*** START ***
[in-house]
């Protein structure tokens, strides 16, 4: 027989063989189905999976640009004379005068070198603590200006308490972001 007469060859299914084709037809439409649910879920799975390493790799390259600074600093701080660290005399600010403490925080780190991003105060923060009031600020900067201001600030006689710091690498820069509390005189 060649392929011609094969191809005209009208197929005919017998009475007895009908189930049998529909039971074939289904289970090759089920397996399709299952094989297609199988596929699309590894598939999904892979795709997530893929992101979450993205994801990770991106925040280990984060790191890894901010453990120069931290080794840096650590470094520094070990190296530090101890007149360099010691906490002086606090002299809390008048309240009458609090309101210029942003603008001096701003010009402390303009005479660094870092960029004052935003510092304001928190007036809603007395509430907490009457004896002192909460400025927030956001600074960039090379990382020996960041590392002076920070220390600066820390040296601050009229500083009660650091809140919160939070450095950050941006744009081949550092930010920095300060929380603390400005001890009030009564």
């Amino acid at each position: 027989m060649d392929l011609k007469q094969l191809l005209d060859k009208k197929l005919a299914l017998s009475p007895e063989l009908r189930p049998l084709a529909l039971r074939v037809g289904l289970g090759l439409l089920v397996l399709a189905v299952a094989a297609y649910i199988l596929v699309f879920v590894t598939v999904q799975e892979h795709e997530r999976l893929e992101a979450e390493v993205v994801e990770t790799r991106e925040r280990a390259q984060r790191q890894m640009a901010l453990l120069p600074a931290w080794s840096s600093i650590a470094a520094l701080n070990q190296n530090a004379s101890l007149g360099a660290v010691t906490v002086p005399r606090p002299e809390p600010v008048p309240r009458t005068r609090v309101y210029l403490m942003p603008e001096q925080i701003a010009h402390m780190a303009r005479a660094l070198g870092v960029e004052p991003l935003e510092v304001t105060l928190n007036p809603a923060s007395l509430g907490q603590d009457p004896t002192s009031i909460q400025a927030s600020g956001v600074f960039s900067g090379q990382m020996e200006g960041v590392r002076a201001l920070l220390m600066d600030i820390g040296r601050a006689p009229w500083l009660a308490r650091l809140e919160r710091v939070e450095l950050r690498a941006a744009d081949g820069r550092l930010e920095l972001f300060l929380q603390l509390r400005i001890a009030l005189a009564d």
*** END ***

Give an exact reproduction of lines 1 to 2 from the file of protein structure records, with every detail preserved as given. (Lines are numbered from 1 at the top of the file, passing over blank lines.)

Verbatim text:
[in-house]
């Protein structure tokens, strides 16, 4: 027989063989189905999976640009004379005068070198603590200006308490972001 007469060859299914084709037809439409649910879920799975390493790799390259600074600093701080660290005399600010403490925080780190991003105060923060009031600020900067201001600030006689710091690498820069509390005189 060649392929011609094969191809005209009208197929005919017998009475007895009908189930049998529909039971074939289904289970090759089920397996399709299952094989297609199988596929699309590894598939999904892979795709997530893929992101979450993205994801990770991106925040280990984060790191890894901010453990120069931290080794840096650590470094520094070990190296530090101890007149360099010691906490002086606090002299809390008048309240009458609090309101210029942003603008001096701003010009402390303009005479660094870092960029004052935003510092304001928190007036809603007395509430907490009457004896002192909460400025927030956001600074960039090379990382020996960041590392002076920070220390600066820390040296601050009229500083009660650091809140919160939070450095950050941006744009081949550092930010920095300060929380603390400005001890009030009564």